As Silicon Valley continues working to build trust in its autonomous cars, uses for the technology behind the vehicles keeps building out.
Construction sites are the latest environment at which one could spot a self-piloted vehicle, thanks to a batch of new autonomous bulldozers being developed in the Bay Area.
The concept seems a natural outgrowth for the self-driving industry, in a field overrun by heavy-duty machines, where human error can be deadly.
Still, opponents argue that the equipment will share the more unpleasant traits of autonomous autos as well, including the potential for wiping out jobs and susceptibility to cyberattacks.
But with construction work on the rise and workforce numbers down, industry players may not have much of a choice when it comes to accepting new labor.
If You Build It…
So far, the biggest company involved in the autonomous construction game is San Francisco-based Built Robotics. The firm employs a fleet of autonomous bulldozers and other earth-moving machines being tested across the country.
Using much of the same equipment that’s been guiding self-driving autos around the streets, the robo-diggers include a suite of LiDAR sensors, GPS, and cameras, along with a digital “brain” to analyze, coordinate, and dictate their movements.
As of now, however, those actions still require a fair amount of human input. An operator must enter coordinates for the geo-fenced machine and stipulate other measurements regarding the specific task it needs to undertake. An engineer must also keep an eye on the process, though that’s anticipated to change soon.
The company has been testing its product through a pilot program allowing developers to use the machines at a discounted rate in exchange for data on the self-dozing experiments. Built Robotics hasn’t announced how much it will charge to lease its final product, though company executives have said that it would likely be less than the current rate for a rented machine and a driver, which can cost north of $100 an hour in the Bay Area.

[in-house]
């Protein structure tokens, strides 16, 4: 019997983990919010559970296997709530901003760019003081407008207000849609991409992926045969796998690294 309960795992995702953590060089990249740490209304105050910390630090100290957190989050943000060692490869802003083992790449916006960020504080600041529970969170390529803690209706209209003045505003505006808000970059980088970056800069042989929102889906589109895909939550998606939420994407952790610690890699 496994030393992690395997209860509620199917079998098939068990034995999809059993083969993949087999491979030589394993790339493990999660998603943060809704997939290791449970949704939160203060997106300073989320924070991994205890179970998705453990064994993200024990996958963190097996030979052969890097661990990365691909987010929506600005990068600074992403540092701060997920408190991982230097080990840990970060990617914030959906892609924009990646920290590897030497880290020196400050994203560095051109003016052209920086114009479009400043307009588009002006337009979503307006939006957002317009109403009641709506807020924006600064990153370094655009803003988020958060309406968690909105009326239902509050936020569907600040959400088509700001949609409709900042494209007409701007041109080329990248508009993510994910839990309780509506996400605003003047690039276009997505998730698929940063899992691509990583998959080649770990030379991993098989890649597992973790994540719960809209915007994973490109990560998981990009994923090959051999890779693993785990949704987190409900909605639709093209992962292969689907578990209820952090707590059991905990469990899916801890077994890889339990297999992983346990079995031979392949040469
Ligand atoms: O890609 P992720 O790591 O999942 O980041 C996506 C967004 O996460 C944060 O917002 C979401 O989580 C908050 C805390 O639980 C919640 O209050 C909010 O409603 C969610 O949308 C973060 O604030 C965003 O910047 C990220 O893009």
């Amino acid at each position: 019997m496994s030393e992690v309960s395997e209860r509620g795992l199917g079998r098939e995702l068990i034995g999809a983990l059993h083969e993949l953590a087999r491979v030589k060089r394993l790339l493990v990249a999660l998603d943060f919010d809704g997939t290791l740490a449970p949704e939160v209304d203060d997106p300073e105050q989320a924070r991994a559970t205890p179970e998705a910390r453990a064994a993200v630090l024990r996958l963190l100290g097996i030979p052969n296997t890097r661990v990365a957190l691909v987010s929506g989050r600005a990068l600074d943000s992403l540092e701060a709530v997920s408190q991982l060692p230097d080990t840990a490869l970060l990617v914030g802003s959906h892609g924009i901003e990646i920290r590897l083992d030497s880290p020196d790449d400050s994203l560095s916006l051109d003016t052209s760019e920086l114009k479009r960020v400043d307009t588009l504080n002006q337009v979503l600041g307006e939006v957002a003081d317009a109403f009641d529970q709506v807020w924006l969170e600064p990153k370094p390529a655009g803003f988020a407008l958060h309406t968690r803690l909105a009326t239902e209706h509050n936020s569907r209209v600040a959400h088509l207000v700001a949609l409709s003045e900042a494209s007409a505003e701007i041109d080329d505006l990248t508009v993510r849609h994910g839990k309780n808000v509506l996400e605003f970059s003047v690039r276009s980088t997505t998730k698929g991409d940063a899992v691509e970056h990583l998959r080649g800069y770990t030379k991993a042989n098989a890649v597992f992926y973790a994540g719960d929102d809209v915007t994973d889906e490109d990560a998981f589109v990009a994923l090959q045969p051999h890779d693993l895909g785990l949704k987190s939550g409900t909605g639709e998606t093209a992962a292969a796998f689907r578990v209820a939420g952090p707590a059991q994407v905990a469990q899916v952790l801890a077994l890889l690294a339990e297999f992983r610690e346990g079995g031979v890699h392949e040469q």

Filling the Gap
The construction field is going through somewhat of a crisis of faith, according to the latest Commercial Construction Index. The quarterly survey is conducted by the U.S. Chamber of Commerce and construction materials company USG in order to gauge the confidences and concerns of contractors across the country.
Almost 65% of small contractors—considered those making $10 million or less per year—who participated in the latest poll reported having trouble finding enough “skilled” workers to complete their projects. Ninety percent of respondents expressed at least “moderate” concern over the average skill level of the workforce and 58% reported difficulty finding available workers at all.
Over a third of those surveyed believed the labor problem has gotten worse over the past six months; 41% predicted it will continue getting worse over the next six.
And there’s plenty of work to go around: nearly 80% of those surveyed reported a steady or increased backlog of projects. A majority of contractors predicted both their workload and revenue would increase over the course of the year.
(The labor trend didn’t quite skew across the entire industry. Only 41% of large firms—considered those making $100 million or more annually—cited a lack of adequate employees as a concern.)
Specifically, the contractors mentioned needing more individuals with knowledge on concrete, masonry, interior finishes, and electricity. While the robo-workers don’t quite have the finesse for some of those finer skills yet, acquiring such deftness will help with more than completing a job.
Just like their self-driving peers on the road, autonomous construction equipment has been hailed as potentially life-saving.
Workplace fatalities have risen for at least three straight years, topping out at 5,190 in 2016. That marked a 7% increase from the previous year and the first time the total had breached 5,000 since 2008, according to the latest numbers from the Bureau of Labor Statistics.
The greater construction industry is well-represented in those grisly numbers, with loggers, roofers, and iron and steel workers all ranking among the deadliest lines of work in 2016. In 2015, construction workers were more likely to be killed in a roadside incident than any other occupation, with 937 fatal accidents.
Proponents of the robotic equipment have argued that the precise nature of the computers, plus the removal of humans from the driver’s seat, will lead to a safer site overall. Built Robotics’ machines are programmed to shut off if they detect a human within their designated work area, founder Noah Ready-Campbell has said.
While the concept may seem altruistic, Ready-Campbell may have had an ulterior motive for developing the equipment.
The son of a construction contractor, he spent his summers working on sites with his father, covering a range of duties, from painting to scrapping to “digging up trash,” he recently told The Verge.
“It’s monotonous work,” Ready-Campbell said. “There are safety issues. It’s easy to zone out, make mistakes, and over-excavate a site.”
“It can be boring, too,” he added. “At the time I hated it, and thought, ‘I’m never going to do this again.’”
And if all goes according to plan, he’ll be able to ensure no one else ever does.